'Don't feel like stepping on American soil any more'

'Don't feel like stepping on American soil any more'

Driving straight to the venue of a function at the luxury Trump Taj Mahal hotel in Atlantic City in tattered jeans, a white T-shirt, a brownish coat and a muffler since his baggage was yet to arrive, Khan told the audience that "I was treated shabbily just because I happened to have Khan as my last name."

Profusely apologising to his fans for arriving two hours late at the casino city of New Jersey for yesterday's function, 'King' Khan stunned the large number of Indian-Americans when he told them that he does not feel like stepping on the American soil any more, but it is the love and affection of millions of his fans in the US which would bring him to this country again and again.

Sharing his "ordeal" which he underwent as he landed at the Newark International Liberty Airport on a British Airways flight, with his fans, the 43-year-old actor said he was grilled by immigration officials.

"It was very unprofessional of the airport security staff of not allowing me to use my cell phone to contact my local organisers," he told the audience, who were literally taken aback by what they heard from their superstar.

A visibly shattered Khan said that "I have travelled throughout the world for my shooting and also as brand ambassador for all major products but I have never been treated like this before."

"At times I do not feel like stepping on American soil any more but I have millions of fans here who would want to see me so I will keep coming," 'King' Khan told his fans.

Later in Chicago, where he had gone to take part in the South Asian Carnival on the occasion of India's Independence Day, Khan said that "I think it is a procedure that needs to be followed. But it is an unfortunate procedure."

Asked whether he would seek an apology for the incident, the actor replied in the negative.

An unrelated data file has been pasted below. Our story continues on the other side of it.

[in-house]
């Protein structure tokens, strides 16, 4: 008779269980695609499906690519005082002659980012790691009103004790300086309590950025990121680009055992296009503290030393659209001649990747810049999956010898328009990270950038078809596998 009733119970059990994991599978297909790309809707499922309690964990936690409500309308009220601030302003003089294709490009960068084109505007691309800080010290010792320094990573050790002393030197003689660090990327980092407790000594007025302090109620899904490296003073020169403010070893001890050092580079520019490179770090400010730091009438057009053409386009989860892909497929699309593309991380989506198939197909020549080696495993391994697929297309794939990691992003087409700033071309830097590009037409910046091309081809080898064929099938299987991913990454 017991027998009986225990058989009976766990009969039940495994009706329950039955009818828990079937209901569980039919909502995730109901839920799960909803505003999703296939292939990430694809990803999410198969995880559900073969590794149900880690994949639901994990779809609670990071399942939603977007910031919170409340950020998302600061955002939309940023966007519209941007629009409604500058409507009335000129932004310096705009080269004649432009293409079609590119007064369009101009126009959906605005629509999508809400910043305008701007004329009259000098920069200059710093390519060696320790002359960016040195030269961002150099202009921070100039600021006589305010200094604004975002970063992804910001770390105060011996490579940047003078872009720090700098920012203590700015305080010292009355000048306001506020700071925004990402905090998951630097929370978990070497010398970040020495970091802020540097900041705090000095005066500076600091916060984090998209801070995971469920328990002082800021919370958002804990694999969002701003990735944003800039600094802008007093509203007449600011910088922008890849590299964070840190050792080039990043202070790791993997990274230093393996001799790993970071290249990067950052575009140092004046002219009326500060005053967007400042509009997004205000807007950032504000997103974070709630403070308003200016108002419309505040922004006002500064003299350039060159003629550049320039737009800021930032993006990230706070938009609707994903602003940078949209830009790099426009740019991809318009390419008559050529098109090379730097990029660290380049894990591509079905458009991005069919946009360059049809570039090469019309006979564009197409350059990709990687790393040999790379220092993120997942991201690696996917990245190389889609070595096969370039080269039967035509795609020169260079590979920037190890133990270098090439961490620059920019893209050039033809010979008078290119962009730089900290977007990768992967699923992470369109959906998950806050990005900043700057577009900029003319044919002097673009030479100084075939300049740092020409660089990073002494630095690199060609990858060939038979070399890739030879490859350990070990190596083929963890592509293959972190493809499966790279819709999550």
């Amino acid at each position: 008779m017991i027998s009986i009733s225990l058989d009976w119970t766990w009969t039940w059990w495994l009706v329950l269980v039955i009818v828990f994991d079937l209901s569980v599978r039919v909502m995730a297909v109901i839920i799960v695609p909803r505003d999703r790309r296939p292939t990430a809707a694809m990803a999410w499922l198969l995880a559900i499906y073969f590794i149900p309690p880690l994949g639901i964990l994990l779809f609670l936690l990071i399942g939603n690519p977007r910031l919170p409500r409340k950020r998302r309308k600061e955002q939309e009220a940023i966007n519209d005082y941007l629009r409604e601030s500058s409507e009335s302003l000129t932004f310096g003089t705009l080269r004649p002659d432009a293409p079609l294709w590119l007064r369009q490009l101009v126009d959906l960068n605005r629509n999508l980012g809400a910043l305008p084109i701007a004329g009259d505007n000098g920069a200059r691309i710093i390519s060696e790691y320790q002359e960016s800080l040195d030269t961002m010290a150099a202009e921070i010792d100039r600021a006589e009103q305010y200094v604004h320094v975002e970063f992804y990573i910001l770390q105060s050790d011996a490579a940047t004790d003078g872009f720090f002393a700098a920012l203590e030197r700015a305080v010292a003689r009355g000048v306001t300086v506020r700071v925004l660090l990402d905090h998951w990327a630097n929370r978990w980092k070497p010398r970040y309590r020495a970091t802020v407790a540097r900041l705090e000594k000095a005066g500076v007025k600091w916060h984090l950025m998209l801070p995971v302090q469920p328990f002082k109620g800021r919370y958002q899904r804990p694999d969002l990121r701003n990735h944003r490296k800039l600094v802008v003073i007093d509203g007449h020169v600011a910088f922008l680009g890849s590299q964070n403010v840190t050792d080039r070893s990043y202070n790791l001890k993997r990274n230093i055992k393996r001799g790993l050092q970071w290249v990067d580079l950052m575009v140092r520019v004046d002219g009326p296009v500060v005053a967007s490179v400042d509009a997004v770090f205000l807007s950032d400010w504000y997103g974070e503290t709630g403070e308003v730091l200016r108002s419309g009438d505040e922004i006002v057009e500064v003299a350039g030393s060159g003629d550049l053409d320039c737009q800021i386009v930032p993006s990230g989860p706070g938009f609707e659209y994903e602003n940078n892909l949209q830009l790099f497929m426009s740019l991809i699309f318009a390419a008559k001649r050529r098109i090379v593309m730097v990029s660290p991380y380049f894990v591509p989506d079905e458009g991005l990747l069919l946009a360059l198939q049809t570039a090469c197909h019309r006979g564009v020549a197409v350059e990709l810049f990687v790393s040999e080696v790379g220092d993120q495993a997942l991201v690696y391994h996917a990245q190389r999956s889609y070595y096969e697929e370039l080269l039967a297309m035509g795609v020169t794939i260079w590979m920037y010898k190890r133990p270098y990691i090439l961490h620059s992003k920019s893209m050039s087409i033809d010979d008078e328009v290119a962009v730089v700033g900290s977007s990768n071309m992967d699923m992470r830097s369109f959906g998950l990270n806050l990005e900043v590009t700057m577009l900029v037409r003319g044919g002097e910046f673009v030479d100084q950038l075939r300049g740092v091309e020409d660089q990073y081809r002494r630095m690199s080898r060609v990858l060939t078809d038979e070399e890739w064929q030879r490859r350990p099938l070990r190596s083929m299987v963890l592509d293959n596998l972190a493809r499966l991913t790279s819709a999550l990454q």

Soon after the incident which sparked angry reactions back home, the actor had yesterday said he was detained and questioned at Newark airport by US immigration officials after his name matched with some of those on a common checklist. He was let off at the intervention of Indian Consulate officials.

Khan had termed the incident as "uncalled for", saying that "I did feel bad. I felt angry. I am glad my family wasn't there. God knows what they would have done to them."

"I was really hassled at the American Airport because of my name being Khan," the actor, who figured in the American Newsweek magazine's list of 50 most powerful people, had said.

Meanwhile, US immigration authorities in New York denied that Khan was detained and questioned for two hours at the Newark airport or that the actor was singled out because of his name or Asian identity.

The allegations "happen to be incorrect," US Customs and Border Protection spokesman Elmer Camacho said, adding Khan was inspected because his baggage had not arrived.

Part of the inspection process is to examine the baggage. However his bags were not available due to the airline not loading them on the flight he arrived on, the spokesman said. That is why his inspection took longer, the airline could not provide his bags for inspection.

"His documents and papers were checked, which were found to be in correct order," Camacho said.

After a "normal" check at the airport, Khan was taken to a different room where he was waiting for his turn since many other people were already there. "The entire process ended in a little over one hour," the spokesman said.

The procedure, he said, was handled in a "professional manner" and there was no evidence of Khan being pointed out because of his name or Asian identity.

To a question on Khan's contention that he was asked by immigration officials about his work in the US, the spokesman said "it's our policy not to discuss all specific (details) of any traveller". However, when any traveller enters the US, he or she is subjected to inspection, he added.

However, Khan, after narrating his "ordeal" to his fans in Atlantic City, was soon at his best forgetting his worries. It was the same old 'King' Khan who had made the Indian community dance to his songs and imitate him all these year.

Khan delivered his usual well-known dialogues, danced on popular songs and answered questions from the curious cheering crowd for the next one hour at the event.

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